January 31, 2011
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Maximize the Benefits to Promote High-Speed Rail
BY CHUCK McCUTCHEON, Special to Passenger Transport
Saying that high-speed rail is facing a crucial need for greater public and political support, several of the technology’s highest-profile proponents are imploring their fellow backers to start talking up its many benefits so it can win wider acceptance.
Panelists at a Jan. 23 forum during the Transportation Research Board’s 90th Annual Meeting expressed satisfaction with the progress of high-speed rail in recent years, with $4.3 billion obligated to projects nationwide and another $2.7 billion close to obligation. But they said that, in a tightly constrained budget environment, they are concerned that too much emphasis could be placed on its upfront costs and not on its overall benefits.
“Our biggest challenge is one that I call all of you to action on … we need help with the continued communications challenges,” said Karen Rae, deputy administrator of the Federal Railroad Administration (FRA). “This makes sense in the rest of the world; this is new to a lot of Americans.”
APTA President William Millar agreed with Rae, saying that high-speed rail funding must be put in the context of making sure the U.S. remains economically abreast of nations that already have invested in—and are enjoying the benefits of—the technology.
“We have a competitive global future in front of us, and we need to wring every ounce of efficiency from our transportation system that we can,” Millar said. As a result, he told the audience of more than 150 people: “If we believe in this, you have an obligation to not only vote, but to talk to your representatives, talk to your mayors, talk to your neighbors. We have to make that happen.”
Citing one area where more education is necessary, Millar said he hopes that officials in the freight rail industry eventually will see high-speed rail as a business opportunity “in the way that they haven’t seen passenger rail in the past.”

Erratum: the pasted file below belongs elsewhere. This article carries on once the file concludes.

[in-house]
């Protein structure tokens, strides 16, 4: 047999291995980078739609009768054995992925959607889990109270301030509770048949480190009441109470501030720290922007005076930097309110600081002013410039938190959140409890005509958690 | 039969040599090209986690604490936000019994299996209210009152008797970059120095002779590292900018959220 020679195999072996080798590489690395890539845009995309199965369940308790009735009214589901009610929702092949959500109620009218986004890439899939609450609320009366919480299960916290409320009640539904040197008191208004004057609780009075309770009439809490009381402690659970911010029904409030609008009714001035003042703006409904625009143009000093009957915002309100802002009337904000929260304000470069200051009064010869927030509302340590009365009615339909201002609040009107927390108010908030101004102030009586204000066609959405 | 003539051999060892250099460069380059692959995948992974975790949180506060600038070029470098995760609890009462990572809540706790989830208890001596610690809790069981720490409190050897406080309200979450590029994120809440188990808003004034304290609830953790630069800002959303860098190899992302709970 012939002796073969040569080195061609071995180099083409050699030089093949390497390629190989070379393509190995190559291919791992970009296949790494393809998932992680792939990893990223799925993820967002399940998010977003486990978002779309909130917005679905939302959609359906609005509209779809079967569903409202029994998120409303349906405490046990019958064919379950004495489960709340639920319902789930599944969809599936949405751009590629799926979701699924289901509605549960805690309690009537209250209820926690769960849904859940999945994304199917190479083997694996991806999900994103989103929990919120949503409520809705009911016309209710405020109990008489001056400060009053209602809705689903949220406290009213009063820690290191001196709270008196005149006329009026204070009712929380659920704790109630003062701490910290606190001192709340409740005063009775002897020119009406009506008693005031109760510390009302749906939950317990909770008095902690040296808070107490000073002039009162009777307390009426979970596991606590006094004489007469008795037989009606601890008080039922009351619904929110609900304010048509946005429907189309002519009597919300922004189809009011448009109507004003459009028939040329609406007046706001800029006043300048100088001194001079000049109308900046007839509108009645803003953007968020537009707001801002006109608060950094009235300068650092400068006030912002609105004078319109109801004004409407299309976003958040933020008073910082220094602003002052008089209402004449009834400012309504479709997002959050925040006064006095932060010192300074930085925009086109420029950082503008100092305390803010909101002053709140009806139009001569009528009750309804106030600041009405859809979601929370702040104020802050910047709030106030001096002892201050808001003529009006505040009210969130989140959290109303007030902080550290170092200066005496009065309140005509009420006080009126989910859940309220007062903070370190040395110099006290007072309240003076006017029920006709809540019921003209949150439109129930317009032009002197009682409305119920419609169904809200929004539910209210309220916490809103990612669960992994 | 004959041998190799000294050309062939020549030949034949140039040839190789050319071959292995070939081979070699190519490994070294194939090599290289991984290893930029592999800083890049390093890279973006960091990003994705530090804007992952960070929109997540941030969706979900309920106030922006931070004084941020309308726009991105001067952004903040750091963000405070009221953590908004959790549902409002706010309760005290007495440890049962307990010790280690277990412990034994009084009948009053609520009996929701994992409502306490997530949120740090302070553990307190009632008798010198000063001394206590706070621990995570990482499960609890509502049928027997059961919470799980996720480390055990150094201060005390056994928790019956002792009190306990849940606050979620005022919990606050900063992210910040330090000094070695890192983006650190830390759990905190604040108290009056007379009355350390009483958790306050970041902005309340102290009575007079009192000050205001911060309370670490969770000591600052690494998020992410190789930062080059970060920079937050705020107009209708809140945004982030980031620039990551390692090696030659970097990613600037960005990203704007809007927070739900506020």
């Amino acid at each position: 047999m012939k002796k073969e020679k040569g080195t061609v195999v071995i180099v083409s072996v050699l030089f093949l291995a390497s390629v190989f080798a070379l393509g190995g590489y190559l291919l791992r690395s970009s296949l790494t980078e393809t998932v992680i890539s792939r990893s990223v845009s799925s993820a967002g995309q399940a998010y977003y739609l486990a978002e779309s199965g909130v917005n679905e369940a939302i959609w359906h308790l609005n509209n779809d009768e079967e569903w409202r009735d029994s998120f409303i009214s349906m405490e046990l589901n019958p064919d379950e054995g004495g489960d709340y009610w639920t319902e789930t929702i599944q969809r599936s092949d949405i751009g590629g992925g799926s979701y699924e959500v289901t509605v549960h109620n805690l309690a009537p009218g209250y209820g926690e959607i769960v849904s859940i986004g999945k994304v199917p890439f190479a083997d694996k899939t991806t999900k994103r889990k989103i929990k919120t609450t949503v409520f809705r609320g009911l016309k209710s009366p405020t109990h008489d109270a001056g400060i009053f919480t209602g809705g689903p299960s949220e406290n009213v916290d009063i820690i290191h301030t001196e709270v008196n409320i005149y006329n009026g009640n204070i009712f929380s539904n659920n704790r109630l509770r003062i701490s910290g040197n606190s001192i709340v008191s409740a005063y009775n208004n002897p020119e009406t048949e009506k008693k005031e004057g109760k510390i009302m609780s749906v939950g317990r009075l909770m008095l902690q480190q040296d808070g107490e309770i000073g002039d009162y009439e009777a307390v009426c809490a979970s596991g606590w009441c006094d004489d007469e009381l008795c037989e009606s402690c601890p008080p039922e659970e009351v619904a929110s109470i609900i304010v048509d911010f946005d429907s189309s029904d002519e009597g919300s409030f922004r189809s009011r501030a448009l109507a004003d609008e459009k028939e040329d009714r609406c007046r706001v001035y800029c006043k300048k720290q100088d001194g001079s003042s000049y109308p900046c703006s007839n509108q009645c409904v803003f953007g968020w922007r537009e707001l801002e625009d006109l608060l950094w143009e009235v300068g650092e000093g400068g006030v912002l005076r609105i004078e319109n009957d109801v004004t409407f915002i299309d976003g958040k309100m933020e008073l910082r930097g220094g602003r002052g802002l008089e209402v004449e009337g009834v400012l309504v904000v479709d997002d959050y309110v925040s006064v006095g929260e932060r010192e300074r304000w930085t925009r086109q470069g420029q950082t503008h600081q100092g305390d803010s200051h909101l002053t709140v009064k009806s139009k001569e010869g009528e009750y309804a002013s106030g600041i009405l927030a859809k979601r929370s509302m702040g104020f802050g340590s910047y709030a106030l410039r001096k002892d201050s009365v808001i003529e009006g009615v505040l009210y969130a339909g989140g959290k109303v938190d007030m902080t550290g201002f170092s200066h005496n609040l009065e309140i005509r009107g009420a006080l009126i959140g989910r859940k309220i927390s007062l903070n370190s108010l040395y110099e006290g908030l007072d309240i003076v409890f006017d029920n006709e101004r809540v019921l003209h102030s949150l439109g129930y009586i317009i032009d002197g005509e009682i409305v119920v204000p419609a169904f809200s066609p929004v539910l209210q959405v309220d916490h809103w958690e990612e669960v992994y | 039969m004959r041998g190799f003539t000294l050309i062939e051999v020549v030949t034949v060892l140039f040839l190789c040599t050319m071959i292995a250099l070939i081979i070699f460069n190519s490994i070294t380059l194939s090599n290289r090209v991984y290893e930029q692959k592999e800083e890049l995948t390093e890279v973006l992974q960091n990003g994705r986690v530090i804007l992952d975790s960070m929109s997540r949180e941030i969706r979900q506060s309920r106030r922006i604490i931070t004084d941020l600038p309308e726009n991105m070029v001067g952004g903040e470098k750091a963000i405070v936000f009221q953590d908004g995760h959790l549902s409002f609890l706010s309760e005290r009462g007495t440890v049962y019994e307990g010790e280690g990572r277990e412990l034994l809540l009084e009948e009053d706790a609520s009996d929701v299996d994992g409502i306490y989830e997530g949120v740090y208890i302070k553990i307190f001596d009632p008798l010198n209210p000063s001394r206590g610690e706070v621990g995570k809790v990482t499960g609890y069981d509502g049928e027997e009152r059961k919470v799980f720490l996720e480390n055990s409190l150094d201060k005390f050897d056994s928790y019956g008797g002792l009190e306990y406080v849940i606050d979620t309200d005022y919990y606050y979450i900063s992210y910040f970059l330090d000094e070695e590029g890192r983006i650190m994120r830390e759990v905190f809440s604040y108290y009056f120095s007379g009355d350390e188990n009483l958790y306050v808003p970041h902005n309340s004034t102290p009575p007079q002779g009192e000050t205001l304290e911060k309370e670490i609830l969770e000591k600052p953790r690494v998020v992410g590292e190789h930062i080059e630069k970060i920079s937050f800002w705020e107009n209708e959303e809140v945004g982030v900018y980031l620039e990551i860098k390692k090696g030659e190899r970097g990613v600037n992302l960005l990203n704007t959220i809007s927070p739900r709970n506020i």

The forum came as the Obama administration’s serious commitment to high-speed rail has run into some uncertainty with Republicans regaining the majority in the House.
Rep. John Mica (R-FL), the new chairman of the House Transportation and Infrastructure Committee, believes in the concept of high-speed rail, although he has said he wants to review how the money has been spent. A statement on the committee’s web site says the mode has “potential” in boosting U.S. transportation infrastructure.
But other Republicans are more skeptical. A budget-cutting proposal introduced Jan. 20 by the Republican Study Committee, the informal caucus of conservatives in the House, slashes more than 100 programs, including $2.5 billion in annual intercity and high-speed rail grants.
Anthony Perl, chairman of TRB’s Intercity Passenger Rail Committee, acknowledged that the decades-long debate over Amtrak’s viability as a national passenger railroad “crowded out” discussion of high-speed rail’s potential.